There are of course many, many sources that quote Kepler's laws of planetary motion. This is preventing me from finding out what I really want to know: which is - what are Kepler's laws as he wrote them? As opposed to how they may have been later interpreted.

Very specifically I am interested in whether "Kepler's First Law", as proposed by Kepler, which is usually stated in the form that orbiting objects in the solar system execute elliptical orbits with the Sun at one focus, actually recognised, or had a caveat, that in a 2-body system it is the barycentre that is at the focus of an ellipse for both bodies, and that it is even more complex in the case of 3-bodies or more.

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    $\begingroup$ Google 'kepler manuscript' or 'kepler manuscript transcription' and start from there? $\endgroup$ – user1569 Oct 17 '18 at 9:12
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    $\begingroup$ @CarlWitthoft History questions are still on-topic on Astronomy; incidentally, I think an astronomer is more likely to be able to interpret Kepler's writings in the way Rob wants it than a historian. Plus, astronomy questions on HSM are pretty rare, and I think the odds of it getting answered are much higher if it stays here. $\endgroup$ – HDE 226868 Oct 17 '18 at 22:30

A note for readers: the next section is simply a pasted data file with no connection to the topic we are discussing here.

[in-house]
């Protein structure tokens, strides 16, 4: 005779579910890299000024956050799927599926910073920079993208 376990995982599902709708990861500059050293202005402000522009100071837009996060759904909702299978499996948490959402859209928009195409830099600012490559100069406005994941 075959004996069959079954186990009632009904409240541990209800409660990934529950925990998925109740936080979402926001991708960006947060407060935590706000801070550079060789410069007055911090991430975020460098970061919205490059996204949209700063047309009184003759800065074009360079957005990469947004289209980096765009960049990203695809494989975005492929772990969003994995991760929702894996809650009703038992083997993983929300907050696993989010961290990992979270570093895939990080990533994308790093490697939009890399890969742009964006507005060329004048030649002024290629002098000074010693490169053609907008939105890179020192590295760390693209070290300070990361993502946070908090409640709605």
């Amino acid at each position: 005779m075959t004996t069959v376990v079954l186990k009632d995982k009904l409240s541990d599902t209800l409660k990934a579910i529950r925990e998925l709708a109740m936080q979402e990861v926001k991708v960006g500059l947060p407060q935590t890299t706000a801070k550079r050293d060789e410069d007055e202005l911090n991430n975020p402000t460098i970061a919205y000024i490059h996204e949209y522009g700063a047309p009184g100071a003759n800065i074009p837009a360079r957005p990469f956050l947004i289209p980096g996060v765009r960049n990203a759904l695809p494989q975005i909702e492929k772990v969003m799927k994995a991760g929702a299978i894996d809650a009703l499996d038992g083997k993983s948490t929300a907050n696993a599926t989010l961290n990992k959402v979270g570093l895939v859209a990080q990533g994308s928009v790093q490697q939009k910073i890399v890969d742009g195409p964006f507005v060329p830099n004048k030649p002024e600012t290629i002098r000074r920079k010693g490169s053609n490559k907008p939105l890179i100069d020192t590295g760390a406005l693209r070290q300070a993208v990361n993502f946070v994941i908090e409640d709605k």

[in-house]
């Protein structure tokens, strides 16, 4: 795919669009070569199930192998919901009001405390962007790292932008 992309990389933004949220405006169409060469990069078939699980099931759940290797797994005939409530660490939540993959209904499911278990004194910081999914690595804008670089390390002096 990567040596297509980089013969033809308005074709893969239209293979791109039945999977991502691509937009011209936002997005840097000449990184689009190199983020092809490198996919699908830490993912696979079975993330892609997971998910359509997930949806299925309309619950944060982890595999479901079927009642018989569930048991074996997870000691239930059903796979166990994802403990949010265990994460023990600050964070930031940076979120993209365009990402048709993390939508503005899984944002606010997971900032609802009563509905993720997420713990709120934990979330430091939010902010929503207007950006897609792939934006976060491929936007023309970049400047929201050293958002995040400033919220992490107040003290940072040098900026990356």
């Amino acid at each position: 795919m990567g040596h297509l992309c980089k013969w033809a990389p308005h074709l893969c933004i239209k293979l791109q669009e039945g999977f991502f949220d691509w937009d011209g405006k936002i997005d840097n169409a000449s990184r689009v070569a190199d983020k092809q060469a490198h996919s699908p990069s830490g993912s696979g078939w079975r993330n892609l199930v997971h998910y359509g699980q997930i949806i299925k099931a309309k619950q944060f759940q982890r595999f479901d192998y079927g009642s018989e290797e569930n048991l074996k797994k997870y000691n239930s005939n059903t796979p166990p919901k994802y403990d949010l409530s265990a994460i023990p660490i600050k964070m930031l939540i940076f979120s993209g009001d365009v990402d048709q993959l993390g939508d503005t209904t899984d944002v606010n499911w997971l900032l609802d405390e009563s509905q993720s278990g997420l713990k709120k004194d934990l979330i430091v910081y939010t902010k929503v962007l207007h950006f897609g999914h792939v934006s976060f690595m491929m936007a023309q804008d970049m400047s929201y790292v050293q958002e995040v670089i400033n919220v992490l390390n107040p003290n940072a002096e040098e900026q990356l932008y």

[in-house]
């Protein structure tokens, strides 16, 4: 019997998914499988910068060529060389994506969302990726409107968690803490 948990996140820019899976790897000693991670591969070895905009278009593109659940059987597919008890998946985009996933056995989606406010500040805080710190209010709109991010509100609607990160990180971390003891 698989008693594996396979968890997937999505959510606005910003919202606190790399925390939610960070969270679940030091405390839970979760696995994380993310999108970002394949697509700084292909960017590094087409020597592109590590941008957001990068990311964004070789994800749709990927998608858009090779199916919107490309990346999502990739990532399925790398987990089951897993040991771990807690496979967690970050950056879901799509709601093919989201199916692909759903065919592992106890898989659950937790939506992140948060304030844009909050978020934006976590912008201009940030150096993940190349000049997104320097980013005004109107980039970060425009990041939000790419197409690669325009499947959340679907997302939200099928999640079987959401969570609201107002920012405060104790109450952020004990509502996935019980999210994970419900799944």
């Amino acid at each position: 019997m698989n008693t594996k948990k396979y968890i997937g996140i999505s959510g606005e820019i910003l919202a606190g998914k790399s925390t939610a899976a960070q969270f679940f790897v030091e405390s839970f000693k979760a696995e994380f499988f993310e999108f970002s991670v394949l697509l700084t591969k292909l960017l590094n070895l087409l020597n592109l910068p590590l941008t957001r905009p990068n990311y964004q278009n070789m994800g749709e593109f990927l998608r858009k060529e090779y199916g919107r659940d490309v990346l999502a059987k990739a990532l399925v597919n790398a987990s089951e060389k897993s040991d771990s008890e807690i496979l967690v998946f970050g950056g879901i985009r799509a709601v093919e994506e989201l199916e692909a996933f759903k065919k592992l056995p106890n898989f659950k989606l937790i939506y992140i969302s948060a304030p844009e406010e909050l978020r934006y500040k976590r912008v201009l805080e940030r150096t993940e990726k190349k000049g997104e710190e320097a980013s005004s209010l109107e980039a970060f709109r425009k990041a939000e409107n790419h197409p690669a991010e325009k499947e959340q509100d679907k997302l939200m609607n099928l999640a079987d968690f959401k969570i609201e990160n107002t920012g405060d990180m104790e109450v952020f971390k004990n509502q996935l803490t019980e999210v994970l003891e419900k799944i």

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    $\begingroup$ This might help. Scroll down to the "Kepler's proof" part, which goes into the Math he used. You might be smart enough to deduce whether a barycenter is part of that proof or not. My hunch is he didn't work out barycenters because his work was observation to model, and his astronomia nova, while brilliant and world-changing at the time, is strewn with errors. If a PhD student today handed in something like Kepler's work, he wouldn't graduate . . . but I digress. math.berkeley.edu/~robin/Kepler/index.html $\endgroup$ – userLTK Oct 18 '18 at 9:13
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    $\begingroup$ I'll add this as well, Newton's comment on Kepler's ellipses, bottom of page 8: "Newton himself, for instance, considers that Kepler had “guessed” the elliptical form of the orbit: “......Kepler knew ye Orb to be not circular but oval & guest it to be elliptical......”: from: arxiv.org/ftp/physics/papers/0107/0107009.pdf source of quote: H. W. Turnbull (ed.): The correspondence of Isaac Newton, II, Cambridge, 1960, pp. 436-437 $\endgroup$ – userLTK Oct 18 '18 at 9:20
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    $\begingroup$ Here's a link to a translation of "Astronomia Nova", one of Kepler's main works: greenlion.com/books/astronomianova.html. You could try browsing its content; however, it won't have all his laws in there. He developed them over time. You'd have to find English translations for his other major works, and then find his exact wording. Here's an out-of-print translation of another one of this works: tinyurl.com/y7yqnh5c. $\endgroup$ – Alphecca Oct 18 '18 at 19:44

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